Old ways of thinking won’t bring developed countries back to economic life. Weighed down by the legacy of the crisis, they also face deep challenges like a faltering labour supply and slowing innovation. And growth itself won’t be enough–it must also be stable, inclusive and green. The need for structural reforms has never been greater, but they will require difficult trade-offs. In short, policymakers in the OECD area, and the OECD itself, face daunting challenges.
Parents in OECD countries have long had confidence that their children will enjoy a higher standard of material wellbeing than they did. Sadly, that confidence is no longer there. Why?
Clearly, our starting point is not a good one. OECD estimates indicate that the average member country has seen its level of potential output drop by three percentage points since the beginning of the economic and financial crisis in 2007. Moreover, the recovery to date has been slow and halting under the influence of a debt overhang that has severely affected both borrowers and the banks that lent to them. The traditional quick fix of macroeconomic stimulus also seems to be both increasingly ineffective and encumbered by dangerous side effects. Studies of previous credit-driven “boom-bust” cycles indicate that what we are witnessing now is typical. The sluggishness and associated ennui could well continue for an uncomfortably long time.
There are deeper issues, too. Robert Gordon, one of the world’s best-known academic authorities on growth issues, suggests that future growth in US consumption per capita (for all but the top 1%) could fall “below 0.5% per year for an extended period of decades”. This conclusion should raise serious concerns for OECD countries, many of which face common challenges.
Another problem is the faltering supply of labour. This reflects not just slower population growth in most OECD countries, but also slower rates of increase in labour force participation and, often, a growing antipathy to immigration. Moreover, under the influence of technological change and globalisation, employers in OECD countries need workers with both highly specialised production skills and generalised problem-solving capacities. Many workers, including high school and even university graduates, don’t have those skills and are therefore being left behind. This hurts both growth and inclusiveness.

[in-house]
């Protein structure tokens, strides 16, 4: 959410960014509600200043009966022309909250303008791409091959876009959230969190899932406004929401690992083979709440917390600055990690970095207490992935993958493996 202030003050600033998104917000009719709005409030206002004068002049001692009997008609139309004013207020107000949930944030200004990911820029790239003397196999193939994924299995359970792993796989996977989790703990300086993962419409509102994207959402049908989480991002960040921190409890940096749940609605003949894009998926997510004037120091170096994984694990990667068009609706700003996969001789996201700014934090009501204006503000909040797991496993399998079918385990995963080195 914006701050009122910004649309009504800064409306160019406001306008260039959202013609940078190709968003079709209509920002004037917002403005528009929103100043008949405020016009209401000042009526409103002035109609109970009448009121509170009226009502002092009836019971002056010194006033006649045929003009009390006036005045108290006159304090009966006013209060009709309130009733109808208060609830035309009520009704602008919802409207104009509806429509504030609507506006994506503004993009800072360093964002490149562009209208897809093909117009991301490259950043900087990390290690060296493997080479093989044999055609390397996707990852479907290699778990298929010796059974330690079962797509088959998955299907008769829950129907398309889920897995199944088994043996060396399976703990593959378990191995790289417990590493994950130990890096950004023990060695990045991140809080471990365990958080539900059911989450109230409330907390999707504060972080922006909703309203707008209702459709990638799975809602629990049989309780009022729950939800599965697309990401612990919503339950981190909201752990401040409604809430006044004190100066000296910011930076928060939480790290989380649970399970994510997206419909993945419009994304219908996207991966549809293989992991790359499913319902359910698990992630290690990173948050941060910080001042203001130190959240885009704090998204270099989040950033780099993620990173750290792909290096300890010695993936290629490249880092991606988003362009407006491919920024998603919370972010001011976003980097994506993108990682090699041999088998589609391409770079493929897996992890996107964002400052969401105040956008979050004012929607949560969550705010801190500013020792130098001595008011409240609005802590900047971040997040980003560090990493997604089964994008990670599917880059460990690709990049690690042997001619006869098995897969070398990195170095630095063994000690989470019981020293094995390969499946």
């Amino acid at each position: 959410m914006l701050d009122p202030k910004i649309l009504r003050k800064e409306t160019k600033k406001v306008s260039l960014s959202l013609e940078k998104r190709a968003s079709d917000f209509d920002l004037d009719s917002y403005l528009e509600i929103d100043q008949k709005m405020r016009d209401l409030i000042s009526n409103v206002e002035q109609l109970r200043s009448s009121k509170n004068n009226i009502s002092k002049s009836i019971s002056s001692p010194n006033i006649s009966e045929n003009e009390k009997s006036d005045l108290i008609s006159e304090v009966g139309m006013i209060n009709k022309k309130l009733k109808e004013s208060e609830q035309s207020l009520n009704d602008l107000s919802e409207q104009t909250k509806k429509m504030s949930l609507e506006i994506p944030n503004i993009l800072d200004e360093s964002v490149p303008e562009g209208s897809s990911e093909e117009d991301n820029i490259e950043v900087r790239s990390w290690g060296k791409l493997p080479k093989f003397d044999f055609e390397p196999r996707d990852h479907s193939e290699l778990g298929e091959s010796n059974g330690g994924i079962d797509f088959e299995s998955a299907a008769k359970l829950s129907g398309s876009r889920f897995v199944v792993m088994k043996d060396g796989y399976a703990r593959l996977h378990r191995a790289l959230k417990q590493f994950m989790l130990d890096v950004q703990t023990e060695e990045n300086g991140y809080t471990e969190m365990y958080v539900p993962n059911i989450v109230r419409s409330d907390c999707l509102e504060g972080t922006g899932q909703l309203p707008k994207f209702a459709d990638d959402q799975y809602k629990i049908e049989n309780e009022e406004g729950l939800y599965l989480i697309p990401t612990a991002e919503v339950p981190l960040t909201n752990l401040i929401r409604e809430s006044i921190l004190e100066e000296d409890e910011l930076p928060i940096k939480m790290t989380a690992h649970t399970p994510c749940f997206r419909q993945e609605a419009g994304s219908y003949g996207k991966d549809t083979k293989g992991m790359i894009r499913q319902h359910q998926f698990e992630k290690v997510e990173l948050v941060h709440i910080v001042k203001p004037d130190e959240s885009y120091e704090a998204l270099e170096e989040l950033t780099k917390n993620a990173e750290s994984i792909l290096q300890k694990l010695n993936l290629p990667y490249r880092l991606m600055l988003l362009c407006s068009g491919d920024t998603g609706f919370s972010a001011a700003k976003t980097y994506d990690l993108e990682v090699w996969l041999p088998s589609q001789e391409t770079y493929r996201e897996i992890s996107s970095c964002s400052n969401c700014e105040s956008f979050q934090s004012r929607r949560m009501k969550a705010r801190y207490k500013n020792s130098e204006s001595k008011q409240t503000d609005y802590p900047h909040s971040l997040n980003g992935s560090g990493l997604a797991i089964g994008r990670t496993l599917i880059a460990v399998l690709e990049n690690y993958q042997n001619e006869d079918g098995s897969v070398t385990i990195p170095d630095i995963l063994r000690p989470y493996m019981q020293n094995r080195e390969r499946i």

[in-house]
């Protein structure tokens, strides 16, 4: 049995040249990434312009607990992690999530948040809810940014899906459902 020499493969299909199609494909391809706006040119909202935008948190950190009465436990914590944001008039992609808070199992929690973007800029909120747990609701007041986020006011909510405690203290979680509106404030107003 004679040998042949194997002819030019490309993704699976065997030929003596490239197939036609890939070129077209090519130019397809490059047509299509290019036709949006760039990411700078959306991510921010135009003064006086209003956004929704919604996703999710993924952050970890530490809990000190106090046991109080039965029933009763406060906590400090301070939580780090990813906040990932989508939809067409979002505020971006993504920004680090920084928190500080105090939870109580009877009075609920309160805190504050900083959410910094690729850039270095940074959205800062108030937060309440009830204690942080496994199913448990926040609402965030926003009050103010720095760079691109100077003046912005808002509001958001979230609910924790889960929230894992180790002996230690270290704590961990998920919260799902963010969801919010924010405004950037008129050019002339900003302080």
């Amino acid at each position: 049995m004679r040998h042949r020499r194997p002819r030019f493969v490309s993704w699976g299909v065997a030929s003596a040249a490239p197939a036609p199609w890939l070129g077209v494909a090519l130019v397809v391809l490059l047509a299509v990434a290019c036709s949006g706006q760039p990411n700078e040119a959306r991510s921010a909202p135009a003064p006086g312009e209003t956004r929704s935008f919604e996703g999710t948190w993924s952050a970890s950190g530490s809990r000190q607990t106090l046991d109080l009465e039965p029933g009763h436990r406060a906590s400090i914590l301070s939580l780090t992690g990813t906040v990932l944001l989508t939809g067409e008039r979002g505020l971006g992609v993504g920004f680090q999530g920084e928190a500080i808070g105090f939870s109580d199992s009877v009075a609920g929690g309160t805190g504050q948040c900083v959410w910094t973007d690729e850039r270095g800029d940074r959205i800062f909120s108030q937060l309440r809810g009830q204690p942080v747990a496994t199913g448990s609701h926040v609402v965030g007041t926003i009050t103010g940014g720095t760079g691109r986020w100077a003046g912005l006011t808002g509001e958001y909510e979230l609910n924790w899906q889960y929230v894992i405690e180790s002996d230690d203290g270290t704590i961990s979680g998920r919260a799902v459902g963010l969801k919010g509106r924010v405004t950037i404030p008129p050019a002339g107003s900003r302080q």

We are also likely to see low rates of saving and, thus, a slow rate of growth of the capital stock. The ratio of private investment to GDP has been trending down for decades, and there is no obvious reason to expect a reversal. Indeed, a recent report from the Group of Thirty, a nonprofit grouping of senior figures from the public and private sectors and academia, suggests particular concern for the future availability of finance for longer-term investments. As for public sector investment, it seems increasingly likely that it will suffer given the broad trend towards reining in sovereign debt levels and the need for deficit reduction.